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NEW YORK (Reuters) - Conservative author and filmmaker Dinesh D'Souza pleaded guilty on Tuesday to a campaign finance law violation, avoiding a trial that had been expected to begin the same day in a Manhattan federal court.
D'Souza, known for his biting criticism of President Barack Obama, pleaded guilty to one criminal count of making illegal contributions in the names of others. A second count concerning the making of false statements is expected to be dismissed once he is sentenced.
The plea came four months after Manhattan U.S. Attorney Preet Bharara charged D'Souza with using "straw donors" to give funds in 2012 to Republican Wendy Long's U.S. Senate campaign in New York. Long, who met D'Souza while they were students in the 1980s, lost to Democratic incumbent Kirsten Gillibrand.
"I knew that causing a campaign contribution to be made in the name of another was wrong and something the law forbids," D'Souza, 53, told U.S. District Judge Berman on Tuesday. "I deeply regret my conduct."
Prosecutors said D'Souza asked two friends and their spouses to contribute $10,000 each to Long's campaign and then reimbursed them. At the time, campaign finance regulations limited individual donations to a maximum of $5,000 during an election cycle.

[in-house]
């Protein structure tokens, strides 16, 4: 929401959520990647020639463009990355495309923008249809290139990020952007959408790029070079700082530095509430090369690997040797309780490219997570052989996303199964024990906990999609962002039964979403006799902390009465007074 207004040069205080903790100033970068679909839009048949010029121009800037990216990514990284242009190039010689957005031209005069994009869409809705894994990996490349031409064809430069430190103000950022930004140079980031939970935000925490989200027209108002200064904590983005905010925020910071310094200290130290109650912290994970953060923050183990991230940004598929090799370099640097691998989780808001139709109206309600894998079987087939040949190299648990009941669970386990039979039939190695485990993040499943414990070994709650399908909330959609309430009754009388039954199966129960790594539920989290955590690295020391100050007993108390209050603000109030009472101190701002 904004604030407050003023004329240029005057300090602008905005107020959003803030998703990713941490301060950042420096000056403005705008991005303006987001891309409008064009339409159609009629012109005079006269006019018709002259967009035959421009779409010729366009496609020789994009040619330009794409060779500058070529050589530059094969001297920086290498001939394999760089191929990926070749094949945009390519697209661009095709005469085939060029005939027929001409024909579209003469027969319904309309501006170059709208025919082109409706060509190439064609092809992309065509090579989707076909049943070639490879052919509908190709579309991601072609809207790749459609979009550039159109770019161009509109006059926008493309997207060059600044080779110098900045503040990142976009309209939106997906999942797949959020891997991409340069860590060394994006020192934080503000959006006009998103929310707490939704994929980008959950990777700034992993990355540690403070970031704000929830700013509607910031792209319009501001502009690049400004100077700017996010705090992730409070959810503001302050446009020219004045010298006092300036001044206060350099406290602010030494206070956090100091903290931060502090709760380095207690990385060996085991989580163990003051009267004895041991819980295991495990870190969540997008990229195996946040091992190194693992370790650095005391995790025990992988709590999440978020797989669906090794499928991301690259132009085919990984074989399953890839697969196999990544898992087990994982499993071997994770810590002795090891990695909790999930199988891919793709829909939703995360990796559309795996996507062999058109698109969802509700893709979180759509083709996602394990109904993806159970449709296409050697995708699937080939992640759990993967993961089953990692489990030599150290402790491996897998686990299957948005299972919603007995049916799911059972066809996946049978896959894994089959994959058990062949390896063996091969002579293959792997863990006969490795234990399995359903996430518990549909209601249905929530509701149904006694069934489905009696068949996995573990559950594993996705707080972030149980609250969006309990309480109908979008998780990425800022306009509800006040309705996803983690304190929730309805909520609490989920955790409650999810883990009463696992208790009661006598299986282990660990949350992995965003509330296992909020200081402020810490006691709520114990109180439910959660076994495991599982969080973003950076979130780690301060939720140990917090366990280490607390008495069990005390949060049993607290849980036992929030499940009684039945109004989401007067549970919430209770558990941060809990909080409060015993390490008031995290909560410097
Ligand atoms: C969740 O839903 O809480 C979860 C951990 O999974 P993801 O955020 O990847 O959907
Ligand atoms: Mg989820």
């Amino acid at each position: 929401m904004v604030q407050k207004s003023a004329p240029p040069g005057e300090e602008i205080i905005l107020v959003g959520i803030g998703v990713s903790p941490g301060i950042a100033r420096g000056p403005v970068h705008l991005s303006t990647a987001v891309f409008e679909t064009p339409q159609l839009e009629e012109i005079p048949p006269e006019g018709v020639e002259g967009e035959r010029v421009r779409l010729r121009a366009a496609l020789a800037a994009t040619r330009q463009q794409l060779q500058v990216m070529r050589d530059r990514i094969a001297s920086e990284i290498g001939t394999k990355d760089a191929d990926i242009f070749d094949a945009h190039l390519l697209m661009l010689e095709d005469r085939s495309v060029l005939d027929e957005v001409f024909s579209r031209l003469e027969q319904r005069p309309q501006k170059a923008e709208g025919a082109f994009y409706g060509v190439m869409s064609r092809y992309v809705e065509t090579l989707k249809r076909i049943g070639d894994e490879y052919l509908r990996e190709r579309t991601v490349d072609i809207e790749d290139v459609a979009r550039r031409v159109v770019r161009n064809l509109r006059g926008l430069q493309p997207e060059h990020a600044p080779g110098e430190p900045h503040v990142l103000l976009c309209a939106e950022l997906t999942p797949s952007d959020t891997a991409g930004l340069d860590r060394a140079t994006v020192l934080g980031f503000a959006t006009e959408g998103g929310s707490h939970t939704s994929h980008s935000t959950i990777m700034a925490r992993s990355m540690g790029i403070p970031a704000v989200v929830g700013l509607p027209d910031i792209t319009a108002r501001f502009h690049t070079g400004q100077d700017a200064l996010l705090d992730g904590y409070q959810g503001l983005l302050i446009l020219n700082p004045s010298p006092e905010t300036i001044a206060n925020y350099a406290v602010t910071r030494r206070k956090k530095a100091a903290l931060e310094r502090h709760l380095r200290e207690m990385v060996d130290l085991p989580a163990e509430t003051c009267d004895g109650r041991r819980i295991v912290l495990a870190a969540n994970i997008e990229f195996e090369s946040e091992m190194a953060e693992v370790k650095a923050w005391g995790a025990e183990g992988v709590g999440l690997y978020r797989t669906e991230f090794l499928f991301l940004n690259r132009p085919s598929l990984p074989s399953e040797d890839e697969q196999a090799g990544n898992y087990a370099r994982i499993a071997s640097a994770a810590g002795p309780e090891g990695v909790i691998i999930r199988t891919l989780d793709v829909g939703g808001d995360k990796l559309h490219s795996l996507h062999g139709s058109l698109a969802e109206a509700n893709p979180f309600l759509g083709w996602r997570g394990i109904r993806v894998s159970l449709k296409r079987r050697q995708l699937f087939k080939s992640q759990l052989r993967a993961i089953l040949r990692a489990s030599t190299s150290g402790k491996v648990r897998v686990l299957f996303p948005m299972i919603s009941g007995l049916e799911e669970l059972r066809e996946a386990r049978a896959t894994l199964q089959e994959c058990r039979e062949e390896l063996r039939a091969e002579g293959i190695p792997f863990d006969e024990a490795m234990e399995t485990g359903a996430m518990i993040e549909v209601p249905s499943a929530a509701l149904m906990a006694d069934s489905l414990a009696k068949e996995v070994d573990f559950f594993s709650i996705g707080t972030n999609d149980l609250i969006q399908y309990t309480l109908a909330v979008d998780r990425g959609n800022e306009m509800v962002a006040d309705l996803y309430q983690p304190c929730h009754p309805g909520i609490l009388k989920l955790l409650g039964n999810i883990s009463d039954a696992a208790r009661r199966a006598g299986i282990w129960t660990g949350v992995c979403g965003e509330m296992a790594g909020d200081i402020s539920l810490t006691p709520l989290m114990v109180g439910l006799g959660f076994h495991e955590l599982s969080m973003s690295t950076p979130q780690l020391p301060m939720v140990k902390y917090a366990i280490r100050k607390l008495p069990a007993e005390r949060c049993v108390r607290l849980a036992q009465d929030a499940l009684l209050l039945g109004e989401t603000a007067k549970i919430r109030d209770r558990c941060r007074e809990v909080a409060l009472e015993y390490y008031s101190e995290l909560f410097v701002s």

One of the friends was Denise Joseph, who was engaged to D'Souza while he was still married to another woman. D'Souza resigned as president of King's College, a small Christian school in New York City, after the media revealed his relationship with Joseph in 2012.
The criminal case against D'Souza prompted an outcry among some conservatives who accused the government of selectively prosecuting him because of his political views.
The Indian-born D'Souza wrote the 2010 bestseller "The Roots of Obama's Rage" and co-directed a 2012 film, "2016: Obama's America," which painted a bleak picture of the nation's future if the Democratic president was reelected.
Bharara is an Obama appointee.
Earlier this year, four Republican senators asked FBI Director James Comey to explain how investigators came to focus on D'Souza. The Washington Times, a right-leaning newspaper, on Monday published an editorial accusing the Justice Department of selective prosecution.
In a previous court filing, D'Souza's lawyer, Benjamin Brafman, said his client was singled out for his criticism of Obama.
Berman, however, ruled D'Souza was not entitled to seek government evidence that could have bolstered that argument, saying there was no sign D'Souza had been targeted.
Lawyers for both sides agreed that under advisory federal sentencing guidelines, D'Souza faces between 10 and 16 months in prison. Brafman, however, indicated he would ask Berman not to impose prison time, telling reporters D'Souza is a "fundamentally honorable man" who had committed an "isolated instance of wrongdoing."
D'Souza, who was a policy adviser for President Ronald Reagan and has worked with conservative institutions such as the American Enterprise Institute, declined to comment.
The case is U.S. v. D'Souza, U.S. District Court, Southern District of New York, No. 14-cr-00034.
Reporting by Joseph Ax; Editing by James Dalgleish and Paul Simao